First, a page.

Looking at census data for Calgary, the Antiplanner was amused to note that Statistics Canada says there are two ways to get to work: either by automobile or by “sustainable transportation,” meaning transit, walking, or cycling. But what makes transit more “sustainable” than the automobile?
The New York Times recognizes that, even in New York City, transit is perpetually hungry for subsidies. The state’s proposed solutions are to toll the remaining free bridges into Manhattan and new payroll taxes, all to subsidize so-called “sustainable” transportation. But why should drivers pay to subsidize transit and why should the state pay to subsidize Manhattan’s unsustainable densities?
Of course, someone always brings up the fact that highways are subsidized too. A recent op ed in the Boulder Daily Camera claims that Colorado highway user fees only cover 20 percent of the cost of Colorado’s roads. However, the writer’s arithmetic was faulty, partly because he based it on a long-range transportation plan instead of on actual spending and partly because he misread that plan.
In reality, tables from Highway Statistics indicate that Colorado drivers paid just over $2.02 billion in gas taxes, motor vehicle registration fees, and other user fees in 2006, while state and local governments spent $2.37 billion on highways. This means highway users covered 85 percent of the cost of building, operating, and maintaining Colorado roads and streets, a sharp contrast from Denver’s transit riders, whose fares covered only 13 percent of the costs of transit (the op ed writer says 20, but he is only counting operating costs).
To make these calculations, the Antiplanner used tables FE-9, SDF and LDF to see how much highway users paid to federal, state, and local governments; and tables SF-2
LF-2 to see how much state and local governments spent on roads.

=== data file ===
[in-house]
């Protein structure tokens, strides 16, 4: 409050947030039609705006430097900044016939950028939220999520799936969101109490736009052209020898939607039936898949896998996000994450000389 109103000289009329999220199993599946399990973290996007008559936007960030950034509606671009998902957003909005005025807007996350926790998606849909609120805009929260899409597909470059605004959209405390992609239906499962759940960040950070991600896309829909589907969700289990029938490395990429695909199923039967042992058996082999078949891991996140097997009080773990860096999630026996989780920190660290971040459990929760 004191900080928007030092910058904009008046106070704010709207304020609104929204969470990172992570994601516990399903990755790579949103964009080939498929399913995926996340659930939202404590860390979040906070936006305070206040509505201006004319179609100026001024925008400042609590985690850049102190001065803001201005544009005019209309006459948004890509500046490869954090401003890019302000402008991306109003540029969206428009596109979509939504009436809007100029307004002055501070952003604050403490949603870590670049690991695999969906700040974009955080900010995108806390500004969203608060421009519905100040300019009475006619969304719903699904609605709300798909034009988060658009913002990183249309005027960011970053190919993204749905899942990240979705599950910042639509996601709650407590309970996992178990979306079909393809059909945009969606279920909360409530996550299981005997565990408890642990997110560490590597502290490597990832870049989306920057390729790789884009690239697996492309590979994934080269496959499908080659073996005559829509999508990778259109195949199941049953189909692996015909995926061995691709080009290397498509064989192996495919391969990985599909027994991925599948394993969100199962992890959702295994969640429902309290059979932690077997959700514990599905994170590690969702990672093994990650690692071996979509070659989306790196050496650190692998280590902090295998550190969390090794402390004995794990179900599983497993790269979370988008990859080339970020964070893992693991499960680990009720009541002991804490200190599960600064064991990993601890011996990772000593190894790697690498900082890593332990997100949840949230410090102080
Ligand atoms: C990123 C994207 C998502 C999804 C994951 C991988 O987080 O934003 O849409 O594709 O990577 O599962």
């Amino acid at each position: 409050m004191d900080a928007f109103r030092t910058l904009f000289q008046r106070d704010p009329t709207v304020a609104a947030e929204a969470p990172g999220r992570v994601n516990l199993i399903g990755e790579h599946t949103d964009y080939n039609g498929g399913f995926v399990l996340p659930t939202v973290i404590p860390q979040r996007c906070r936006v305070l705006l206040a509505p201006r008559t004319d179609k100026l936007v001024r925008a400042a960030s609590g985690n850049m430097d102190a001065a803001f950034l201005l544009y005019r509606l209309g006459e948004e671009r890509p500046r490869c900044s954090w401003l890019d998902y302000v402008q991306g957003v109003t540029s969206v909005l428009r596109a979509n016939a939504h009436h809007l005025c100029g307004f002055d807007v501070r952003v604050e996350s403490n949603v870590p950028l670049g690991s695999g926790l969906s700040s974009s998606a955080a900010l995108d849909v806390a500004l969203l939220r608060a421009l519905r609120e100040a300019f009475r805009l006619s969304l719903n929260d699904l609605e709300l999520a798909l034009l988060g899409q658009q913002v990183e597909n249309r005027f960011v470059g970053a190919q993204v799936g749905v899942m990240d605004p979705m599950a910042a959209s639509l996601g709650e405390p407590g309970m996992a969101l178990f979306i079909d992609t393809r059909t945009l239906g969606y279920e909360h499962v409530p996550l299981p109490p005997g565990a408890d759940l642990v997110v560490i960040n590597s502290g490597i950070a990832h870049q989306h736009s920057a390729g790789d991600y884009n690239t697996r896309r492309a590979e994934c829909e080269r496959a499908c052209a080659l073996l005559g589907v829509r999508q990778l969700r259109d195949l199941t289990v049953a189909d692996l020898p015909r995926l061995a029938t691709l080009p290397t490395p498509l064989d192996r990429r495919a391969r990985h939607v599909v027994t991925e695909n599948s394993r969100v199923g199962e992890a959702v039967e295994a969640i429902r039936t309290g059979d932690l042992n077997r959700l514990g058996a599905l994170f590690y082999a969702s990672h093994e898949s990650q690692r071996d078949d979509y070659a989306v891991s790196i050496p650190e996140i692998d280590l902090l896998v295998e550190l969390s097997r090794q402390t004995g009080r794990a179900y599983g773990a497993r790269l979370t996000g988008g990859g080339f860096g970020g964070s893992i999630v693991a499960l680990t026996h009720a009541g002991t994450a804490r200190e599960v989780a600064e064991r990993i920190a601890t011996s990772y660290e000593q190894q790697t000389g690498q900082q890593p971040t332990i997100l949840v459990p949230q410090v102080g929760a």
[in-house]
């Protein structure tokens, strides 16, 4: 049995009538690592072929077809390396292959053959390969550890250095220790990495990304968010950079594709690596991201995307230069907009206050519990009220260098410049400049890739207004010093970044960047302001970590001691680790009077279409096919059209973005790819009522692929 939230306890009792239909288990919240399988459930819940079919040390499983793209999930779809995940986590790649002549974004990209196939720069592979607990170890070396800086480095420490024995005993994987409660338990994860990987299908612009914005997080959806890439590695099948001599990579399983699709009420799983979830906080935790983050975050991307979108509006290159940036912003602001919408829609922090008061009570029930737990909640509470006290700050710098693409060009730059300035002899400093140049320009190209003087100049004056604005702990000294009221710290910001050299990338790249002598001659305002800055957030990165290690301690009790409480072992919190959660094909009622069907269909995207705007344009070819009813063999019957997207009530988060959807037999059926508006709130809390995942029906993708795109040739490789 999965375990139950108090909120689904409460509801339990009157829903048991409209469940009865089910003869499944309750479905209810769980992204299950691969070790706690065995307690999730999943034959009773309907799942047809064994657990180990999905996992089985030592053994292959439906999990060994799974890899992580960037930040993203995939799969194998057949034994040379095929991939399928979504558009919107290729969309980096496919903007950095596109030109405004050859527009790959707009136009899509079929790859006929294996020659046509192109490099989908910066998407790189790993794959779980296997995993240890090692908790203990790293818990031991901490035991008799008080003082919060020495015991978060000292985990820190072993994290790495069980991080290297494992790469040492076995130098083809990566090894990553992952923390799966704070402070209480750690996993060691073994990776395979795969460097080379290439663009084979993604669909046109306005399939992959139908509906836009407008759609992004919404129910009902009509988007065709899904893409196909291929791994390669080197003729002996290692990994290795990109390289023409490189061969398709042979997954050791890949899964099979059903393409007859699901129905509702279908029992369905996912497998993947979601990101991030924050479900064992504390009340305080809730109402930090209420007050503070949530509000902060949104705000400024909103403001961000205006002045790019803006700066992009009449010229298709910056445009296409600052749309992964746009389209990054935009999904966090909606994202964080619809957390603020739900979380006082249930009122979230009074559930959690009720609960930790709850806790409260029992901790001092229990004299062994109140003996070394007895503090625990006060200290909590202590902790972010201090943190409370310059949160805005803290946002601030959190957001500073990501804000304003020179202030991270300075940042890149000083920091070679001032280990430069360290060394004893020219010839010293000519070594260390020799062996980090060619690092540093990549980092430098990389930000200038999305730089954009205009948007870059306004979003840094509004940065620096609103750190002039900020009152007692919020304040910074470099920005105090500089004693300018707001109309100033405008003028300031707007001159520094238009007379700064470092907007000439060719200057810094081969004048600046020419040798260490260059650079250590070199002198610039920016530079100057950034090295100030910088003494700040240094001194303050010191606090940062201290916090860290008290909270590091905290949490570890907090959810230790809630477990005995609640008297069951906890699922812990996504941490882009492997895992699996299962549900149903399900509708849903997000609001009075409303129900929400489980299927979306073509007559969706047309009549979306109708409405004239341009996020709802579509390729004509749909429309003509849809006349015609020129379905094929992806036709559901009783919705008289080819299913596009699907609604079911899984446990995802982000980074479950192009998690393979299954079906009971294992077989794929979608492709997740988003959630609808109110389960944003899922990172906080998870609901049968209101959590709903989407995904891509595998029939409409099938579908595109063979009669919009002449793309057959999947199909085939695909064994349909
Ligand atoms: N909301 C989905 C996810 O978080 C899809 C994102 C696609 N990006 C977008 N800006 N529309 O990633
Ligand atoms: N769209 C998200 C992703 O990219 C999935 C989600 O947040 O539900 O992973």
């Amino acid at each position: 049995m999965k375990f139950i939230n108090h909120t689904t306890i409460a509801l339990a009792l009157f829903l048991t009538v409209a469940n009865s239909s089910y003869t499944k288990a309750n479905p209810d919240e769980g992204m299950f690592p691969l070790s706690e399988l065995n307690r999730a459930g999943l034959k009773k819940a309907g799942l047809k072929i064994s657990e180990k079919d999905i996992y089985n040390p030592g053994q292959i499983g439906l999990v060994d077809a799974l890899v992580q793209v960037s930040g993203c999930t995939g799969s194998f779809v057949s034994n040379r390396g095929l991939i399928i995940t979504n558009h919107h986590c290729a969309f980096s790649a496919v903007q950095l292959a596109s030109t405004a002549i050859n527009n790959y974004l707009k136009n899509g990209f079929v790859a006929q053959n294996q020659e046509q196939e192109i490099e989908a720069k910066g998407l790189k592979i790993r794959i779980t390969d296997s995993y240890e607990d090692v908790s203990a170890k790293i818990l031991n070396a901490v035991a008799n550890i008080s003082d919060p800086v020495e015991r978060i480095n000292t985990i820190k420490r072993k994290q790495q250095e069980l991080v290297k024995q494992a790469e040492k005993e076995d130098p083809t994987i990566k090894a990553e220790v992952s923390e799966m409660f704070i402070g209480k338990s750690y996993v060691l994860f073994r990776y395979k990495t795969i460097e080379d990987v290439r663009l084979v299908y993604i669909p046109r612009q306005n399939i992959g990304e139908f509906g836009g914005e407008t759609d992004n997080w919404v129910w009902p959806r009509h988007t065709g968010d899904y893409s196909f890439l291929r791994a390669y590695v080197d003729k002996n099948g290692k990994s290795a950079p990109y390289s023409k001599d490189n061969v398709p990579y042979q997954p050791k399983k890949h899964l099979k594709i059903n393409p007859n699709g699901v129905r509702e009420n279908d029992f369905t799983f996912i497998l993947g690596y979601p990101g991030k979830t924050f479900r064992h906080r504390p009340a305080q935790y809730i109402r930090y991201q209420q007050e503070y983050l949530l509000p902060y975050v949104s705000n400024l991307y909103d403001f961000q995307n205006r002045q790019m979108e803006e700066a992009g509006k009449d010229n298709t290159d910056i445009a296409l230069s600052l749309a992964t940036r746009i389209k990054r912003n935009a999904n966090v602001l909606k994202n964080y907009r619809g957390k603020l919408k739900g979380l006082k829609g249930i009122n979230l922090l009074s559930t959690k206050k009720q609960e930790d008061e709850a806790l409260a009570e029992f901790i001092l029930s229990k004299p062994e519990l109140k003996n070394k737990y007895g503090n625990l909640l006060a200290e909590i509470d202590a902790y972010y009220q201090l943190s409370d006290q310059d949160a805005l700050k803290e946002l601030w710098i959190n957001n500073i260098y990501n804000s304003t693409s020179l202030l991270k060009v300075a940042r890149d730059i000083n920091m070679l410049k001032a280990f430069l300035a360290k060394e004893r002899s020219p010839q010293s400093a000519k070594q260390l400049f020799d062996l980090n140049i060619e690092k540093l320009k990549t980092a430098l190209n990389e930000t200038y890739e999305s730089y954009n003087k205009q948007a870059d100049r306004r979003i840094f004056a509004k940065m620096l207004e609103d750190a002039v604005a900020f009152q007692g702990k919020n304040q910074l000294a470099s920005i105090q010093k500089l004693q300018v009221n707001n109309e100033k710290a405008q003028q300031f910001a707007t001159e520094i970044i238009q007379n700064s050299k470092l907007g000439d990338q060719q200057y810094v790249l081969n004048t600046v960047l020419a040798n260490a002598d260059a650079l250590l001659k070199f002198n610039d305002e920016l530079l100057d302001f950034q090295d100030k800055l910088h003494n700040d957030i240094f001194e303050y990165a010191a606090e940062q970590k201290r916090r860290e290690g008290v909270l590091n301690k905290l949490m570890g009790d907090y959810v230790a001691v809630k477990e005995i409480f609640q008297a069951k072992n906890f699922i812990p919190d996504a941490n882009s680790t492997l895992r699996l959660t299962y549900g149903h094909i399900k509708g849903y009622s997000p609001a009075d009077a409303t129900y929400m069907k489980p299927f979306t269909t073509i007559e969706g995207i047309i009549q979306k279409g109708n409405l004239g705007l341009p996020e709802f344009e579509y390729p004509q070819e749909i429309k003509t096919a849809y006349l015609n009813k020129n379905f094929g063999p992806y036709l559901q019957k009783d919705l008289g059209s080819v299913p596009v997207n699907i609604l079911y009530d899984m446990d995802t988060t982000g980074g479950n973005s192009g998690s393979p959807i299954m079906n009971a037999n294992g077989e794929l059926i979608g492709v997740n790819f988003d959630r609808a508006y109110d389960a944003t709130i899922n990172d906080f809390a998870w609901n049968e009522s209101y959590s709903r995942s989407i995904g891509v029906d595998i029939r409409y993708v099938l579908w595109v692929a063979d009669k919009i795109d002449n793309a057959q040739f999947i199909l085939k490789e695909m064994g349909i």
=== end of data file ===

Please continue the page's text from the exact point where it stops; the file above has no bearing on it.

In case you want to calculate this for some other state, I’ve transferred the relevant columns of data from these tables to one master spreadsheet. Column O of this table shows the net subsidy (in thousands) in each state. Column P divides that subsidy by passenger miles to get the subsidy per passenger mile in pennies. Except in Alaska, these subsidies are typically about a penny. The subsidies are shown by minus signs; in a handful of states — Connecticut, Kentucky, Maryland, Oklahoma, and Tennessee, the sign is positive, meaning that highways cost less than users pay.
The table also shows in columns F, G, and H that some user fees are diverted to transit and other purposes. But they should still be credited to highway users. After all, in the unlikely event that New York’s MTA or Denver’s RTD earned surplus transit fares, if they spent those fares subsidizing highways, no one would say that they were not still transit user fees.
Calculated this way, highway subsidies totaled to $29.7 billion in 2006. Meanwhile, transit subsidies (capital plus operating costs minus fares) totaled to $30.1 billion (see cell J1411), even though transit carried only about 1 percent as many passenger miles (49.5 billion transit vs. 4.9 trillion highway). The highways also carried 1.3 trillion ton-miles of freight.
I’d like to end all of the subsidies, but in the meantime, which seems more sustainable: a system that requires subsidies averaging 0.6 cents per passenger mile, or one requiring subsidies of 61 cents a passenger mile? The American transit industry only works as long as most people don’t use it and they continue to subsidize the few who do. That’s not a sustainable model.